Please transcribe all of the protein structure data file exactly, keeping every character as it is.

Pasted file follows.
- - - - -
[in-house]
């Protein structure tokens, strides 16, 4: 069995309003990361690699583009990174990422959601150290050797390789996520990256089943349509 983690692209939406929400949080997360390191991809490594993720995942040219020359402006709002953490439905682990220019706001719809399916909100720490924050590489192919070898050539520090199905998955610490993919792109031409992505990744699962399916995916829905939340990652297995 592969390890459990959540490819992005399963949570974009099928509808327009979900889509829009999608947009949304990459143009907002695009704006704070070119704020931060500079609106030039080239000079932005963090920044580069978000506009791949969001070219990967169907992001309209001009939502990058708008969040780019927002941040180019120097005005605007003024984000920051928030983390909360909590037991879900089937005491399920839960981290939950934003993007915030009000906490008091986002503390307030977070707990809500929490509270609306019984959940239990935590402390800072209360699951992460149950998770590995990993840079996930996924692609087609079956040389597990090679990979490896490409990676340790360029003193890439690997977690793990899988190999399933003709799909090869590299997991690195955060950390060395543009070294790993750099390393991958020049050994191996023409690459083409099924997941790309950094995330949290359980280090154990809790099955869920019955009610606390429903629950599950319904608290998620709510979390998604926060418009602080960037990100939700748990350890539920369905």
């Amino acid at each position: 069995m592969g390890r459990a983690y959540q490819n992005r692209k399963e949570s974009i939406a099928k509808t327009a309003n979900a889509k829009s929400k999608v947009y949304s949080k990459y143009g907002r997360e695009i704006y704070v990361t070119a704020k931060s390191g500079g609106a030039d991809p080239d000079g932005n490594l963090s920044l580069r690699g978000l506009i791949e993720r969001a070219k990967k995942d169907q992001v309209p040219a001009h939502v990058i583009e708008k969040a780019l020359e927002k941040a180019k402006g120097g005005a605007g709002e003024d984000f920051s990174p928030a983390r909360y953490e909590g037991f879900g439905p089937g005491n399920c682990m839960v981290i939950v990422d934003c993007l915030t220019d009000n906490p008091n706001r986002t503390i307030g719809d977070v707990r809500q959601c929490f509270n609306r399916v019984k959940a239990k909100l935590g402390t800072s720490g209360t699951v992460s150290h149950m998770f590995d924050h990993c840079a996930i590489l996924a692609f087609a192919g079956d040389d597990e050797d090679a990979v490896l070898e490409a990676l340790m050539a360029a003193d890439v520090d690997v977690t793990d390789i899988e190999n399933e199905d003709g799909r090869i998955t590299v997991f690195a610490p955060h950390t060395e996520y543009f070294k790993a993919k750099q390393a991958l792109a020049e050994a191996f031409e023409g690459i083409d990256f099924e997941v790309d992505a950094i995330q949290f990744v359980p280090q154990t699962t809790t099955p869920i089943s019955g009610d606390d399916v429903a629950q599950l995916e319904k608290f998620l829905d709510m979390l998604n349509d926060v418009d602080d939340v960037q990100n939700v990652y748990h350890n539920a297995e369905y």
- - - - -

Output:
[in-house]
């Protein structure tokens, strides 16, 4: 069995309003990361690699583009990174990422959601150290050797390789996520990256089943349509 983690692209939406929400949080997360390191991809490594993720995942040219020359402006709002953490439905682990220019706001719809399916909100720490924050590489192919070898050539520090199905998955610490993919792109031409992505990744699962399916995916829905939340990652297995 592969390890459990959540490819992005399963949570974009099928509808327009979900889509829009999608947009949304990459143009907002695009704006704070070119704020931060500079609106030039080239000079932005963090920044580069978000506009791949969001070219990967169907992001309209001009939502990058708008969040780019927002941040180019120097005005605007003024984000920051928030983390909360909590037991879900089937005491399920839960981290939950934003993007915030009000906490008091986002503390307030977070707990809500929490509270609306019984959940239990935590402390800072209360699951992460149950998770590995990993840079996930996924692609087609079956040389597990090679990979490896490409990676340790360029003193890439690997977690793990899988190999399933003709799909090869590299997991690195955060950390060395543009070294790993750099390393991958020049050994191996023409690459083409099924997941790309950094995330949290359980280090154990809790099955869920019955009610606390429903629950599950319904608290998620709510979390998604926060418009602080960037990100939700748990350890539920369905």
């Amino acid at each position: 069995m592969g390890r459990a983690y959540q490819n992005r692209k399963e949570s974009i939406a099928k509808t327009a309003n979900a889509k829009s929400k999608v947009y949304s949080k990459y143009g907002r997360e695009i704006y704070v990361t070119a704020k931060s390191g500079g609106a030039d991809p080239d000079g932005n490594l963090s920044l580069r690699g978000l506009i791949e993720r969001a070219k990967k995942d169907q992001v309209p040219a001009h939502v990058i583009e708008k969040a780019l020359e927002k941040a180019k402006g120097g005005a605007g709002e003024d984000f920051s990174p928030a983390r909360y953490e909590g037991f879900g439905p089937g005491n399920c682990m839960v981290i939950v990422d934003c993007l915030t220019d009000n906490p008091n706001r986002t503390i307030g719809d977070v707990r809500q959601c929490f509270n609306r399916v019984k959940a239990k909100l935590g402390t800072s720490g209360t699951v992460s150290h149950m998770f590995d924050h990993c840079a996930i590489l996924a692609f087609a192919g079956d040389d597990e050797d090679a990979v490896l070898e490409a990676l340790m050539a360029a003193d890439v520090d690997v977690t793990d390789i899988e190999n399933e199905d003709g799909r090869i998955t590299v997991f690195a610490p955060h950390t060395e996520y543009f070294k790993a993919k750099q390393a991958l792109a020049e050994a191996f031409e023409g690459i083409d990256f099924e997941v790309d992505a950094i995330q949290f990744v359980p280090q154990t699962t809790t099955p869920i089943s019955g009610d606390d399916v429903a629950q599950l995916e319904k608290f998620l829905d709510m979390l998604n349509d926060v418009d602080d939340v960037q990100n939700v990652y748990h350890n539920a297995e369905y």